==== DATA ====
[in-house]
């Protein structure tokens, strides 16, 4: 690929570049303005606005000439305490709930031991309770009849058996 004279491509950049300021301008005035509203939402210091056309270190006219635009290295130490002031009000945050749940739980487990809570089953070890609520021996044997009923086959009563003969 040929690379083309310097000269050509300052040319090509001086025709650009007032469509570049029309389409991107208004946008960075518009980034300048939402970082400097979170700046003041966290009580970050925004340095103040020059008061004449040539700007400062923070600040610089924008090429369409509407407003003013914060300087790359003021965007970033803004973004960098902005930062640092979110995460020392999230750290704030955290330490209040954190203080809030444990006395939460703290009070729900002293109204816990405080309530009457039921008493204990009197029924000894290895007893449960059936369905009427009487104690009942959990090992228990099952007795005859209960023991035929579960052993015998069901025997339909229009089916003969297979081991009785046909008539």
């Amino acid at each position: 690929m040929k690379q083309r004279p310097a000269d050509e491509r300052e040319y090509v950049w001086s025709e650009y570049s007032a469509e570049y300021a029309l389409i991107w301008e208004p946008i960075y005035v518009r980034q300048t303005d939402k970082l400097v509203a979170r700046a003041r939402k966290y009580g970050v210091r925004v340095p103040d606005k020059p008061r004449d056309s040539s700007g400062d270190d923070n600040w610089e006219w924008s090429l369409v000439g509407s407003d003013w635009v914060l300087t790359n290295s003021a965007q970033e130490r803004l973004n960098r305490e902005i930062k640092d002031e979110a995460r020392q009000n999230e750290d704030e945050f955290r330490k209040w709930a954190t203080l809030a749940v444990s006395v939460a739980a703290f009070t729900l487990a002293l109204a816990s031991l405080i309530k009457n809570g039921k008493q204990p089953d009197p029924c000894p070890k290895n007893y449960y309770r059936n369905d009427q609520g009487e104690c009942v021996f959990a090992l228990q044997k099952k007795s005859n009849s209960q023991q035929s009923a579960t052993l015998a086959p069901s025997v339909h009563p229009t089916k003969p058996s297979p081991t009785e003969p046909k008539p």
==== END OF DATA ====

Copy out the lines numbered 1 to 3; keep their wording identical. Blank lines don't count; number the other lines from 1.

[in-house]
């Protein structure tokens, strides 16, 4: 690929570049303005606005000439305490709930031991309770009849058996 004279491509950049300021301008005035509203939402210091056309270190006219635009290295130490002031009000945050749940739980487990809570089953070890609520021996044997009923086959009563003969 040929690379083309310097000269050509300052040319090509001086025709650009007032469509570049029309389409991107208004946008960075518009980034300048939402970082400097979170700046003041966290009580970050925004340095103040020059008061004449040539700007400062923070600040610089924008090429369409509407407003003013914060300087790359003021965007970033803004973004960098902005930062640092979110995460020392999230750290704030955290330490209040954190203080809030444990006395939460703290009070729900002293109204816990405080309530009457039921008493204990009197029924000894290895007893449960059936369905009427009487104690009942959990090992228990099952007795005859209960023991035929579960052993015998069901025997339909229009089916003969297979081991009785046909008539």
């Amino acid at each position: 690929m040929k690379q083309r004279p310097a000269d050509e491509r300052e040319y090509v950049w001086s025709e650009y570049s007032a469509e570049y300021a029309l389409i991107w301008e208004p946008i960075y005035v518009r980034q300048t303005d939402k970082l400097v509203a979170r700046a003041r939402k966290y009580g970050v210091r925004v340095p103040d606005k020059p008061r004449d056309s040539s700007g400062d270190d923070n600040w610089e006219w924008s090429l369409v000439g509407s407003d003013w635009v914060l300087t790359n290295s003021a965007q970033e130490r803004l973004n960098r305490e902005i930062k640092d002031e979110a995460r020392q009000n999230e750290d704030e945050f955290r330490k209040w709930a954190t203080l809030a749940v444990s006395v939460a739980a703290f009070t729900l487990a002293l109204a816990s031991l405080i309530k009457n809570g039921k008493q204990p089953d009197p029924c000894p070890k290895n007893y449960y309770r059936n369905d009427q609520g009487e104690c009942v021996f959990a090992l228990q044997k099952k007795s005859n009849s209960q023991q035929s009923a579960t052993l015998a086959p069901s025997v339909h009563p229009t089916k003969p058996s297979p081991t009785e003969p046909k008539p």